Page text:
Monday, October 31, 2011

Godzilla talks about returning to Burma

Mizzima News 

 (Interview) – Thee Lay Thee traditional dance troupe leader comedian Godzilla, and comedians Sein Thee, Zee Thee and dancer Chaw Su Myo returned to Burma this week after four years in exile. Comedian Pan Thee, Kyel Thee and dancer Mya Sabai Ngone have remained in Thailand. Comedian Zarganar formed the popular dance troupe. In 2007, members left Burma after severely criticizing the former Burmese junta in performances inside the country and in foreign countries. Zarganar was arrested in June 2008 while helping Cyclone Nargis victims. He is serving a long prison term in Myitkyina Prison in Kachin State. Before the troupe returned to Burma, Mizzima correspondent Kyaw Kha talked with Godzilla about the decision to return and their future plans.

Comedian Gozilla of the Thee Lay Thee dance troupe surrounded by journalists at Rangoon International Airport  after their return to Burma on Sunday, September 11, 2011. Photo: Mizzima
Comedian Gozilla of the Thee Lay Thee dance troupe surrounded by journalists at Rangoon International Airport after their return to Burma on Sunday, September 11, 2011. Photo: Mizzima

Q: Although President Thein Sein has invited Burmese citizens living abroad to return to Burma, some exiled Burmese think that they should return home only after the government gives exiled people amnesty via an official law or regulation.  What motivated your decision to return now?

A: Some people say that they cannot trust it [the President’s offer] because there has been no written notification. However, the president holds the highest rank in Burma. We trust in the words of the person who has the highest political position. We accepted his speech. If I have to say on behalf of the four people who returned to Burma, we returned because we trust in and respect his speech.

We don’t know whether other people will trust his offer or not. I cannot talk for them. As for us, we trust in the president and his actions. That’s why we decided to return to Burma.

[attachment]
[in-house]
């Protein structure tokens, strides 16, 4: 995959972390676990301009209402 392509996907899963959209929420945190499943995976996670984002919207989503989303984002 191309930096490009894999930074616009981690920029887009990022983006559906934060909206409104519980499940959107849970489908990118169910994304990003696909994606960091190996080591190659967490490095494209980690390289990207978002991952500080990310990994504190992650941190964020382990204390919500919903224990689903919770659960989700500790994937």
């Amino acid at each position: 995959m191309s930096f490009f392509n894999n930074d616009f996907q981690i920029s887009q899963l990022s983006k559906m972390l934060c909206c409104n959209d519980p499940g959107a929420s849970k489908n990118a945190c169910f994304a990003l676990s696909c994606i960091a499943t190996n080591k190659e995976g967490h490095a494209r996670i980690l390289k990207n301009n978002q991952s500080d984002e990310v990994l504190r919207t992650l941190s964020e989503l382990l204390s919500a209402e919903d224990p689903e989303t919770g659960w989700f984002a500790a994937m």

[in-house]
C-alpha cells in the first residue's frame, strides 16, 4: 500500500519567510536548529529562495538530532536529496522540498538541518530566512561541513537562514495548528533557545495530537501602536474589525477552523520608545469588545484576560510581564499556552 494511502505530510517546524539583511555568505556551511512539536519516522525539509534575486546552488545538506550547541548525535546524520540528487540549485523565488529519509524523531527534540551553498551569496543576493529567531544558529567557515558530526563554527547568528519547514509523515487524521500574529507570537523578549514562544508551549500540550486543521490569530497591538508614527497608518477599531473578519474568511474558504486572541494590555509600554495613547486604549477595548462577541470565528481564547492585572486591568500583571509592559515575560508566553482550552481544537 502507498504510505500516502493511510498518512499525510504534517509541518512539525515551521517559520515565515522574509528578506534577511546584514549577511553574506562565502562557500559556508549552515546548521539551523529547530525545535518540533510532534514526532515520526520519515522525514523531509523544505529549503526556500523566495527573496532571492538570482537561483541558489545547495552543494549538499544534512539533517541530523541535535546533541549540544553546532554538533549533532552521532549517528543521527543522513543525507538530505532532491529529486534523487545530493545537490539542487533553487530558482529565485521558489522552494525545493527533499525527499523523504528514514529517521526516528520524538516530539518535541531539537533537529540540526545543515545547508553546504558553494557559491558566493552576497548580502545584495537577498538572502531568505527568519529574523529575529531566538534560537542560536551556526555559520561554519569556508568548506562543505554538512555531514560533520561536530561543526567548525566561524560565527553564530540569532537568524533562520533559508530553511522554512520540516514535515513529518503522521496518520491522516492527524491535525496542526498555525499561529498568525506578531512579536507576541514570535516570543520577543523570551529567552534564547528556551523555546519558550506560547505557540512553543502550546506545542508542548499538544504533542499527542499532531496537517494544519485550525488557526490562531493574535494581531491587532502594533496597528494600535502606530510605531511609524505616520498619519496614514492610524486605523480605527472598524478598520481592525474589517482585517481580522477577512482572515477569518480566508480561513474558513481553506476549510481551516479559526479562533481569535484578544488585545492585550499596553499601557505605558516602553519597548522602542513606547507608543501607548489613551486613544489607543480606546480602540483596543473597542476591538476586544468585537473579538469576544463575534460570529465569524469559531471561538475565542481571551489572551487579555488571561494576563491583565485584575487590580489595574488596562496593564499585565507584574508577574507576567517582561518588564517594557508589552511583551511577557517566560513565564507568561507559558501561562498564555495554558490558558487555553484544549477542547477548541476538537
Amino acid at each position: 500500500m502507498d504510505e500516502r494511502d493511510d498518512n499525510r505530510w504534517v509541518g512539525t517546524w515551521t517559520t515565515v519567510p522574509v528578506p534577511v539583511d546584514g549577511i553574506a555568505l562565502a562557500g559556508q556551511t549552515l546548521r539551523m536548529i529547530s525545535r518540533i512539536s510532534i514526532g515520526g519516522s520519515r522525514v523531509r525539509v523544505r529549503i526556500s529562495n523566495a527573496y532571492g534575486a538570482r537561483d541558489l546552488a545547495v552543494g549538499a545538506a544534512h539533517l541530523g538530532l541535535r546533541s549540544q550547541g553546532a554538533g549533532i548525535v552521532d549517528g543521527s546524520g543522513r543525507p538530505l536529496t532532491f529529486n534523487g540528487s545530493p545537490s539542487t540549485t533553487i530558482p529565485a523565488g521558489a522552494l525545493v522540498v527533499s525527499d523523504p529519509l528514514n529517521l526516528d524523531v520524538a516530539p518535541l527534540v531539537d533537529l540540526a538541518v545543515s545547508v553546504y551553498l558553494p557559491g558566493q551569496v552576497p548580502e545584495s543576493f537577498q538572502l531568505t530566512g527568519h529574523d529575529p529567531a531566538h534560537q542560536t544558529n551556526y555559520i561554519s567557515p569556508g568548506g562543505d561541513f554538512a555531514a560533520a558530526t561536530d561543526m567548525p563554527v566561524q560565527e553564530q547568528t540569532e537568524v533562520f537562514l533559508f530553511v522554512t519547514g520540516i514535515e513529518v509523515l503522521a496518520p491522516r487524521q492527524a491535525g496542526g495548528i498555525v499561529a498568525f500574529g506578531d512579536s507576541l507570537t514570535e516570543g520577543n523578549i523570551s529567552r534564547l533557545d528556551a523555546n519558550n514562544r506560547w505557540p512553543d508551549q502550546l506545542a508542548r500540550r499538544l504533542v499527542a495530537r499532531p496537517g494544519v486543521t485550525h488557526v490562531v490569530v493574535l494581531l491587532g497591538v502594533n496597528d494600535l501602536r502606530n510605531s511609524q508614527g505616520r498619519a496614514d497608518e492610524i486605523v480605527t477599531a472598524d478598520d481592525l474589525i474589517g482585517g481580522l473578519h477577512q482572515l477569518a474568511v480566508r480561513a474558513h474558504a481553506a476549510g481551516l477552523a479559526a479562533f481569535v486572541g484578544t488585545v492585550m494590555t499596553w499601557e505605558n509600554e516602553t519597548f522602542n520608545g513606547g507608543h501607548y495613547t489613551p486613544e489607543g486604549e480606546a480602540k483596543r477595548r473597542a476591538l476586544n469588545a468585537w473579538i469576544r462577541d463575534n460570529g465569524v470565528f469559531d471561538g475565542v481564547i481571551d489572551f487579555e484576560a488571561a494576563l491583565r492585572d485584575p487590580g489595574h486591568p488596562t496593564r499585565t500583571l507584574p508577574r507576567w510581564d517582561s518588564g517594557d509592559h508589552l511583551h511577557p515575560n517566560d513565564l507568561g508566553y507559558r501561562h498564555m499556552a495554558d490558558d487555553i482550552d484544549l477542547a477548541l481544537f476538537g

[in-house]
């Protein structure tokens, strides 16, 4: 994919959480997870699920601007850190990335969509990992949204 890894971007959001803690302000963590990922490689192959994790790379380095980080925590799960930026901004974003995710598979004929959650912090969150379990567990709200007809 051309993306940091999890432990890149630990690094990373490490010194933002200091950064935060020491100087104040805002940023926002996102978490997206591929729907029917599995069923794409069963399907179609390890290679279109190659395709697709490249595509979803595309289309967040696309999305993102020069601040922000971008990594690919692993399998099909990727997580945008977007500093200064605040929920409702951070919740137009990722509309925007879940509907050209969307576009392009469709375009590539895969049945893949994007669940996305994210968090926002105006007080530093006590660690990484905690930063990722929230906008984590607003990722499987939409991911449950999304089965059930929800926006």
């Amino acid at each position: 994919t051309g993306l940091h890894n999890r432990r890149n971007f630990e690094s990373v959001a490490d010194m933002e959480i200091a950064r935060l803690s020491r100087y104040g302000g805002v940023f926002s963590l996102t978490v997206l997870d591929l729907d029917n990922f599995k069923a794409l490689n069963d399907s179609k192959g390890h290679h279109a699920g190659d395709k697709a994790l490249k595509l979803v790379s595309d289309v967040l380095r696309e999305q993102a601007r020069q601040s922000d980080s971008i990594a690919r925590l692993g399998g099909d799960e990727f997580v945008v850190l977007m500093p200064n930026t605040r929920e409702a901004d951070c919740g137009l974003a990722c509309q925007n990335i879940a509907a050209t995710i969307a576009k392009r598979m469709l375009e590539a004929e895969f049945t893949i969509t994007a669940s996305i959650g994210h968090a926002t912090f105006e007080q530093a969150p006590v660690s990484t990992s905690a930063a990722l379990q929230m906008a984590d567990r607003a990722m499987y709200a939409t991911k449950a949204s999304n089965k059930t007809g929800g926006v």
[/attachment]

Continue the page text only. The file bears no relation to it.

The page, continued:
Q: Did you need to do anything special with the government in order to return?

A: There was no give-and-take. The president of the nation invited us back. So, we requested to return to Burma. The government demanded nothing from us. It [the government] did not tell us to do anything.

Q: Comedian Zarganar organized the Thee Lay Thee dance troupe and led the group. How do you think Zarganar, who has been imprisoned, feels about your return?

A: He is in prison, and we don’t have any contact with him so we can only imagine what he may think. He will welcome our return. We reviewed ourselves during our four-year exiled period. Our performances were not as effective as they should have been. When we knew that we could not achieve our aim, we decided to return. We will explain everything to Zarganar when he is released from prison. I believe that Zarganar will accept it.

Q: Thee Lay Thee was disbanded during your leadership. What do you want to say about that?

A: It cannot be said that Thee Lay Thee was disbanded. We are just doing things separately now. Even a relationship among siblings can break down when they disagree with each other. Our case is similar to that.

Q: Some people said that Thee Lay Thee was disbanded because of inequalities in sharing money earned from the performances. How do you respond to that?

A: Rumours can go round with every artist. If someone loves the artist, they will say good things; if they hate, they will speak ill of the artist. When they love a person, they will be blind to their faults. When they hate, even if the person does many good things, they will say unkind words about the person.

Q: All the members of Thee Lay Thee left Burma together. Now, when you are about to return, some members are not returning.

A: They will remain [in a foreign country] because some of them have not finished their artistic work. They have things to do there.

Q: Will you perform in Burma under the name Thee Lay Thee or take a new name?

A: Our main aim in returning is to do our artistic work. Artists can do nothing except work in their art. We will perform traditional dances and make movies and videos in our name.

Q: Earlier, Thee Lay Thee criticized the former Burmese junta in humorous ways not only in Burma but also when you performed in foreign countries.  Burmese people like your jokes. Do you think that you can say similar jokes now when you perform in Burma?

A: I think so. Because we already explained that we were criticizing the weak points of our country [and the authorities] in a constructive way. Our aim to return is to point out the weak points. But, we cannot only talk about the weak points; we have to talk about the good points too. Everyone has both good points and weak points.

The new government is taking steps toward democracy so I believe that it will grant things [freedom of expression] gradually. We wanted to return because we believe that.

Q: If your hopes are dashed because the government does not permit freedom of expression and makes restrictions, what would you do?

A: We don’t think that our hopes will be dashed. We believe that things will happen positively. We hope that the government will grant freedom and the relevant authorities act accordingly. We don’t believe that the government will restrict us [in freedom of expression].
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